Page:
Coral Reefs

FEATURES

Audio
Coral reefs are bustling cities of marine life, until rising ocean temperatures turn them into ghost towns. Can reefs spring back from devastating bleaching events? In this episode of the Podcast of Life ,...
When snorkeling in the Kahekili Herbivore Fisheries Management Area (KHFMA) in...
Slideshow MORE STORIES Slideshow MORE AUDIO / VIDEO
By Lindsay Aylesworth, Project Seahorse The day I stepped into my wetsuit,...
Scientists don’t often get the opportunity to travel through time. But nestled...

LATEST POSTS

How does a coral spend its day? Most of us would say: not doing much. To the human eye, a coral looks relatively still, waiting in the current and hoping some food will run into its tentacles. But this video "Slow Life" by marine...
Sponges are animals that eat tiny food particles as they pump water through...
Many species of pink coralline algae cover a reef surface in the Southern...

LEARN MORE

It may be the last place you’d expect to find corals—up to 6,000 m (20,000 ft) below the ocean’s surface, where the water is...

The Ocean Blog

Visitors to the Hyperbolic Crochet Coral Reef temporary exhibit at Smithsonian’s National Museum of Natural History saw both the main installation created by to the Institute For Figuring and the...
On World Oceans Day - June 8th, 2012 - the Living Oceans Foundation hosted a live web-based conversation between Sylvia Earle at the Smithsonian's National Museum of Natural History and a team of...
These cancer cells have been treated with discodermolide, a chemical obtained from a sponge that grows on deep-sea coral reefs. It prevents the cells from dividing and spreading. Learn more about...
Several species of deep-sea corals form a garden 165 m (540 ft) below the ocean’s surface off the coast of Alaska’s Aleutian Islands. Explore more in the multimedia feature " Coral Gardens of the...
Papahānaumokuākea, a chain of islands northwest of the main Hawaiian archipelago, is home to vibrant coral reefs with scores of fish species. It was designated a Marine World Heritage Site in August...
A Coral Reef Watch satellite monitors the temperature of the world’s oceans. When ocean waters get too hot, corals release the microscopic algae that provide them with color and, more importantly,...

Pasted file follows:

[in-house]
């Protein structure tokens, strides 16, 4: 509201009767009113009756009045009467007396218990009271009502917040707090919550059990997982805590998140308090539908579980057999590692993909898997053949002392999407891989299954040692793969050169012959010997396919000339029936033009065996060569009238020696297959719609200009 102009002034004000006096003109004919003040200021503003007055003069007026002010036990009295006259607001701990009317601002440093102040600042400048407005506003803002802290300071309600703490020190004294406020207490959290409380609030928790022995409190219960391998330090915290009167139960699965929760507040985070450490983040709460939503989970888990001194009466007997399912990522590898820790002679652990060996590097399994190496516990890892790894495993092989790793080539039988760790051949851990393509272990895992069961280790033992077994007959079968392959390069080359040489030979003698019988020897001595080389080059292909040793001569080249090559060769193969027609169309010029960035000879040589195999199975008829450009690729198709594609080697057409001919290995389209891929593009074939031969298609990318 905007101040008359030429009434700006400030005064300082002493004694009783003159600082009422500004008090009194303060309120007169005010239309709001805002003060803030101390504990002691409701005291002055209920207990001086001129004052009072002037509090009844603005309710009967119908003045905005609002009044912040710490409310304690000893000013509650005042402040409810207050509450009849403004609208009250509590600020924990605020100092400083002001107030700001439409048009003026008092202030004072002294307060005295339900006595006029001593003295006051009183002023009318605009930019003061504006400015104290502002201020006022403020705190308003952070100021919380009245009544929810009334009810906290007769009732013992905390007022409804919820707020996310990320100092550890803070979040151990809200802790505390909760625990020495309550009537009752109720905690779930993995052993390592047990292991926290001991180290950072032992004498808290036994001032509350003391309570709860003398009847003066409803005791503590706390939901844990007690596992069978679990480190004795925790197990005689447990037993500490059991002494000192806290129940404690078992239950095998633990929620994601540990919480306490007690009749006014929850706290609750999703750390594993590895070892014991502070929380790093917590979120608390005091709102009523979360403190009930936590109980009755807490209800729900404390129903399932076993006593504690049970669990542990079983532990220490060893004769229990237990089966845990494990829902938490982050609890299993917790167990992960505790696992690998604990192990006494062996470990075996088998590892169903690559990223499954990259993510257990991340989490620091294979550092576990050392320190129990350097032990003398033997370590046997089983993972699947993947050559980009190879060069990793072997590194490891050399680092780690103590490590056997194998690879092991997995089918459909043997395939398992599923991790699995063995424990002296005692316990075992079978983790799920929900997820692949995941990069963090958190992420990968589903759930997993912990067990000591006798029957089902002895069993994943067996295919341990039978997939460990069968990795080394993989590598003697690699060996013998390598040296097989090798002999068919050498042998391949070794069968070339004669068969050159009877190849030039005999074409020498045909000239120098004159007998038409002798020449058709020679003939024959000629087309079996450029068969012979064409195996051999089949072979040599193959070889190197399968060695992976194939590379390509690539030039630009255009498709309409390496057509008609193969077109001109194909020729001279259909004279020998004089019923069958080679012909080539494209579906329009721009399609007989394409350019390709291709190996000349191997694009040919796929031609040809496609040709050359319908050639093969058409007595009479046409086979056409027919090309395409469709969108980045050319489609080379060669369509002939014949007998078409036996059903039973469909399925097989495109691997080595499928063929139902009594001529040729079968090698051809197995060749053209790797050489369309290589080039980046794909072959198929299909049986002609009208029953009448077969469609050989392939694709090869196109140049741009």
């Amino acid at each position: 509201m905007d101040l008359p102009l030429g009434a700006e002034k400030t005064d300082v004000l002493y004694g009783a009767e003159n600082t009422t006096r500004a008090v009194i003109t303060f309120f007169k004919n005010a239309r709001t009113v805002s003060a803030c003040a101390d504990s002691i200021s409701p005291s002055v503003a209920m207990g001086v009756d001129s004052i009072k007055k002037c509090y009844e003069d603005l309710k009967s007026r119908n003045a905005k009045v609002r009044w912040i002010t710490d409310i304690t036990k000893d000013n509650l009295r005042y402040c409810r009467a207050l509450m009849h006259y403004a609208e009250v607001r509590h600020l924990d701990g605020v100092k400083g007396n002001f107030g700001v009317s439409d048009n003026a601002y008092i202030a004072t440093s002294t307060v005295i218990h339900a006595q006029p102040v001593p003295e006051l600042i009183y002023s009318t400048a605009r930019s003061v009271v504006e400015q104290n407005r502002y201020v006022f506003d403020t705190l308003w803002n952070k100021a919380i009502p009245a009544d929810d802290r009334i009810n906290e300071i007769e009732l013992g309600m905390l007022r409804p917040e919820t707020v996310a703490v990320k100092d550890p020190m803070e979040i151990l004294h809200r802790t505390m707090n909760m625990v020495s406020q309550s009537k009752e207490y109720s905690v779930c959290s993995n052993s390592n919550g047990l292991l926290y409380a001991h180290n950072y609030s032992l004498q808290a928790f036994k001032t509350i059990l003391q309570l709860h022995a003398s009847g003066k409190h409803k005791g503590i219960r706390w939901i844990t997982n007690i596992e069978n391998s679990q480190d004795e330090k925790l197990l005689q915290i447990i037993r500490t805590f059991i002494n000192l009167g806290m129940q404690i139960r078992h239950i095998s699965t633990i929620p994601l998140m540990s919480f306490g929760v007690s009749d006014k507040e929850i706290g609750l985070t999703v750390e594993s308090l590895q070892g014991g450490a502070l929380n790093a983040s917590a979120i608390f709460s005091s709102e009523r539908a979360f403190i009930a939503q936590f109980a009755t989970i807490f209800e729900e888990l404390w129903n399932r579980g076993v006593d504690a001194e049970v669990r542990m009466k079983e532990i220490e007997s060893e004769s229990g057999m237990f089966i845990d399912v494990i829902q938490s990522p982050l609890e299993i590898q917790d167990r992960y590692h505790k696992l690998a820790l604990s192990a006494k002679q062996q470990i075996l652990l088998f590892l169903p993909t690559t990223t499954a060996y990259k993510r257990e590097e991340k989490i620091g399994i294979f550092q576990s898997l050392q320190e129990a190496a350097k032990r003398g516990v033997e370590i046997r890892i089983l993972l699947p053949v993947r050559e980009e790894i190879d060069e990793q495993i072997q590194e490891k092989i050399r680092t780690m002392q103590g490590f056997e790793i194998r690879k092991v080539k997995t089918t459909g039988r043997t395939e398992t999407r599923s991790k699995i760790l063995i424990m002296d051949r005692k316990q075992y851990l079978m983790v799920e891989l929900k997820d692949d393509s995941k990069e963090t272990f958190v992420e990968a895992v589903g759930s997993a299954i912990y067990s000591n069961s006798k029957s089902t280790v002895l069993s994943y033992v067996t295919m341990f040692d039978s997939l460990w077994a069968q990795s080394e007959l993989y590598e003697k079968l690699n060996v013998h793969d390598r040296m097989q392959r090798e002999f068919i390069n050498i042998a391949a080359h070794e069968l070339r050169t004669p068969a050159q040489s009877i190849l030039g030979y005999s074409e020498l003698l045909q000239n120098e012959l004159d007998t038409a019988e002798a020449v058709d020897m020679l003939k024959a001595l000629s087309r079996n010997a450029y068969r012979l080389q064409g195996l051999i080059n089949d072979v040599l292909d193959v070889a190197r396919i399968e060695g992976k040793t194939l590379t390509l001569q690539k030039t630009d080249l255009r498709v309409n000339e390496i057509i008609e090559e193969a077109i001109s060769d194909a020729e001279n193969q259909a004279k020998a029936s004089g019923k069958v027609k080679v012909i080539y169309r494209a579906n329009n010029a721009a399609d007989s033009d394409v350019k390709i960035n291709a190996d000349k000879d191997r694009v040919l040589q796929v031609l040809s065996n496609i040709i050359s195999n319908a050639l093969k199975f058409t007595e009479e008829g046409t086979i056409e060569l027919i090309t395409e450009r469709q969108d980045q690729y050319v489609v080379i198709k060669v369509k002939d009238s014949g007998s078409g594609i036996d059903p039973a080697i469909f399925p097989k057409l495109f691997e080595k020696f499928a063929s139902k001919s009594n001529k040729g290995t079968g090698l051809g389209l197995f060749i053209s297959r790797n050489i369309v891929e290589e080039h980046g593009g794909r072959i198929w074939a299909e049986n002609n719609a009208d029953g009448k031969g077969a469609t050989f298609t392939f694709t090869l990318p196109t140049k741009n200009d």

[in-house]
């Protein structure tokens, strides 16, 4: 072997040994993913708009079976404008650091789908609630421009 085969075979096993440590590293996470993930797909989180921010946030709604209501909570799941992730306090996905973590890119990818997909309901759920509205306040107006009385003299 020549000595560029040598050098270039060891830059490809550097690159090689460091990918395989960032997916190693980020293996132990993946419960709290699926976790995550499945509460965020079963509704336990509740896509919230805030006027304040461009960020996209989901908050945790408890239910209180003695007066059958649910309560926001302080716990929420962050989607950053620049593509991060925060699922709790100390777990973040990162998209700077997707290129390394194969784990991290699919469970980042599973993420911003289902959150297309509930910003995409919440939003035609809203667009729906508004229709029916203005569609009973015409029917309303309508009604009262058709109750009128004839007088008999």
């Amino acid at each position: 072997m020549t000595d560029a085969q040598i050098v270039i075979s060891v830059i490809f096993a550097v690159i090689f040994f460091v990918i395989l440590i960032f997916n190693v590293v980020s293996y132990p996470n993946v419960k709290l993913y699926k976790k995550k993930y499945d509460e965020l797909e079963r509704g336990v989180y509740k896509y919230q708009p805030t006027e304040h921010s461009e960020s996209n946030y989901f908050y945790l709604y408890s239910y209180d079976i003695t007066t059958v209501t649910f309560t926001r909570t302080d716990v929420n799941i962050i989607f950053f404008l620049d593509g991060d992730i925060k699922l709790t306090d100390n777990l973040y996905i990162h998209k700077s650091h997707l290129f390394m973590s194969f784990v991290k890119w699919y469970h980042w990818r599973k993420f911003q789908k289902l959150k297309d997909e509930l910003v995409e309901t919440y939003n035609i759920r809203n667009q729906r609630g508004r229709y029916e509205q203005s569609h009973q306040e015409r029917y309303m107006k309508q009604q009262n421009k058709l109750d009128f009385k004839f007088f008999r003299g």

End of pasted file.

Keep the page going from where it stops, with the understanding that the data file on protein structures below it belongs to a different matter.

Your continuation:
Red coral necklaces fill a store display window. The United States annually imports around one million live coral animals from tropical reefs for use in aquariums, and is the largest documented...
Shallow water coral reefs straddle the equator worldwide. The shallow coral reefs found in U.S. territorial waters are highlighted in purple in this map. More about coral reef ecosystems can be found...
Dr. Carole Baldwin , a research zoologist and fish expert with the Smithsonian's National Museum of Natural History, gives viewers an inside-look at the Deep Reef Observation Project (DROP). She and...
Giant clams are one of the many wonders of coral reefs. They can grow up to five feet wide, weigh over 400 pounds, and live for 100 years! They power all that bulk by filter feeding microbes and...
What are corals? Corals themselves are animals. But tropical reef-building corals have tiny plant-like organisms living in their tissue. The corals couldn’t survive without these microscopic algae–...
On a healthy coral reef, fish (as well as many other organisms) thrive. Not only are reefs beautiful, but they are also critical to ocean health and human livelihoods.
This coral reef in the Western Pacific Ocean was killed by human input of silt and sand from nearby islands reaching the coral reef habitat. More about coral reef ecosystems can be found in our Coral...
Boring sponges get a bad rap. Their own name betrays them, announcing to the world that they are unexciting, ordinary and quite frankly, boring. However, if ever a misnomer existed, this is it. More...
Not all sharks are a dull gray: the coral catshark ( Atelomycterus marmoratus ), for example, is vibrantly colored. These sharks, which reach more than 2 feet long, live among coral reefs, eating...
A squat lobster and blackbelly rosefish find shelter on a Lophelia pertusa coral reef off the southeastern United States. The Johnson-Sea-Link submersible captured this image in 2009. Explore more in...
Beneath the sun shining through the Red Sea onto a hill of coral, butterfly fish ( Chaetodon lunula ), and angelfish swim together. The two fish can be confused for each other, but are distinguished...
Flower-like clusters of polyps make up this coral colony. Their pink color comes from the zooxanthellae living inside. More about coral reef ecosystems can be found in our Coral Reefs featured story .
Subscribe to Coral Reefs